to formalize the process for verifying client criminal records and to explicitly identify lines of
    responsibility for program oversight when the Program Director was absent. Furthermore,
    Shelter Network’s general eligibility criteria were revised to categorically exclude all parolees
    from Shelter Network’s programs.
    Though the public outcry about the incident was not unexpected, it was arguably
    misplaced in being directed at Shelter Network. If Davis had not been admitted to Shelter
    Network’s program, he still would have been released on parole into San Mateo County, but
    likely without a place to stay. Homeless and sleeping on the street, he certainly would not have
    been less dangerous to residents inside or outside of San Mateo County.
    Nonetheless, public attention continued to focus on Shelter Network’s connection to
    Davis. Reporters from local and national media outlets continually sought comments from
    Shelter Network for news coverage of the incident. To manage the unwanted media attention, Shelter Network designated the Director of Administration as the sole authorized spokesperson
    for the agency, thus helping to ensure that Shelter Network’s message was targeted and
    consistent in explaining what had happened and how the agency had responded.
    In addition to the media attention, elected officials at the City of San Mateo and the
    County held numerous public hearings about the incident. At a hearing before the County Board
    of Supervisors, Chris Sutherland explained Shelter Network’s efforts to investigate the incident,
    hold staff accountable, and revise agency policies in response. Urging community leaders and
    residents to move beyond the unfortunate episode, Chris spoke passionately about the need to
    continue supporting the agency’s critical work serving San Mateo County’s homeless families
    and individuals, the vast majority of whom were not dangerous criminals but rather honest, hardworking people in urgent need of housing and support.
    At the City of San Mateo, public hearings were held monthly to discuss the incident,
    often degenerating into bitter arguments between Shelter Network detractors and supporters. In
    particular, the group of individuals who had vehemently opposed the proposed Sunnybrae shelter
    a few months earlier mobilized to press for punitive action and more restrictive city rules. Eventually, the city hearings resulted in the adoption of strict new city guidelines for human
    service agencies, particularly agencies serving homeless individuals, which regulated
    background checks for staff, volunteers, and clients, as well as eligibility restrictions for
    residential programs and client supervision requirements.
    Throughout the months following the Richard Allen Davis incident, Shelter Network’s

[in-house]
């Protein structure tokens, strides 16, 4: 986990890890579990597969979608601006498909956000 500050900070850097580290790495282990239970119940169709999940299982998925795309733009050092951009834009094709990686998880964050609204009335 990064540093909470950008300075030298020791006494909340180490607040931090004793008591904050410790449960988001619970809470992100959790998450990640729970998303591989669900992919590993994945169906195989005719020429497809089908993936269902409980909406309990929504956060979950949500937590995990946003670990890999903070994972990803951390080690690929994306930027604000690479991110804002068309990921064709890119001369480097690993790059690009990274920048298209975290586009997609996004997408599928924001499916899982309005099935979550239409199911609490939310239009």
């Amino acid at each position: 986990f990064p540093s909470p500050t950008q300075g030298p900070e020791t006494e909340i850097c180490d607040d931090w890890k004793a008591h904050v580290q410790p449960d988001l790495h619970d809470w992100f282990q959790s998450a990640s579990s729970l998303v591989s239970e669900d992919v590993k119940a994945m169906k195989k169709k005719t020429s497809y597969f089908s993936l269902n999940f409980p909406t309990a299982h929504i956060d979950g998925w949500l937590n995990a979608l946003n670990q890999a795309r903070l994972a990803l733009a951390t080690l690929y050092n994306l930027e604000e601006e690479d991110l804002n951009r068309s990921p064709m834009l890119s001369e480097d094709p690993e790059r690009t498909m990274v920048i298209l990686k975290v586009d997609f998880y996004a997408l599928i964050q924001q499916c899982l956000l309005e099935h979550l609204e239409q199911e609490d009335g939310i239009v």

senior staff, Board members, and outside supporters from the nonprofit and religious
    communities were intensively engaged in the exhausting process of appearing at hearings,
    responding to media inquiries, meeting with elected officials, and sending letters to the editors of
    local newspapers – all while also carrying on the day­to­day operations of the organization. Donations declined as a result of the negative publicity, exacerbated by an economic downturn. From month to month, the staff and Board were uncertain whether the agency would survive.
    Looking back on the episode, Chris Sutherland described the Richard Allen Davis incident as
    analogous to Shelter Network “winning the jackpot – in a negative way.”
    Nine months later, though, the public uproar had largely died down. Though newspaper
    articles referencing the episode would surface from time to time, the media largely moved on to
    other stories, and the public hearings finally ended. Some donors and supporters who had left
    began returning to Shelter Network, and the agency was finally able to focus once again on
    operating its programs.
    Still, the events left a lasting legacy at Shelter Network and in San Mateo County. As a
    result of the Richard Allen Davis episode, three Shelter Network staff members lost their jobs;
    donations to the organization declined substantially, particularly from individuals; and the
    agency was forced to revise intake and program oversight policies and narrow its eligibility
    criteria. New guidelines for human service agencies issued by the City of San Mateo restricted
    the actions of Shelter Network and many other agencies; at Samaritan House, for example, single
    adults accessing the clothing donation closet were now required to be chaperoned at all times by
    a staff member. Throughout San Mateo County, nonprofit organizations curtailed services for
    parolees and individuals with criminal records, in response to public fear and to protect their
    organizations from the risk of ending up in a position like Shelter Network. Perhaps the most
    serious local consequence of the Davis incident was the reinforcement of NIMBY attitudes,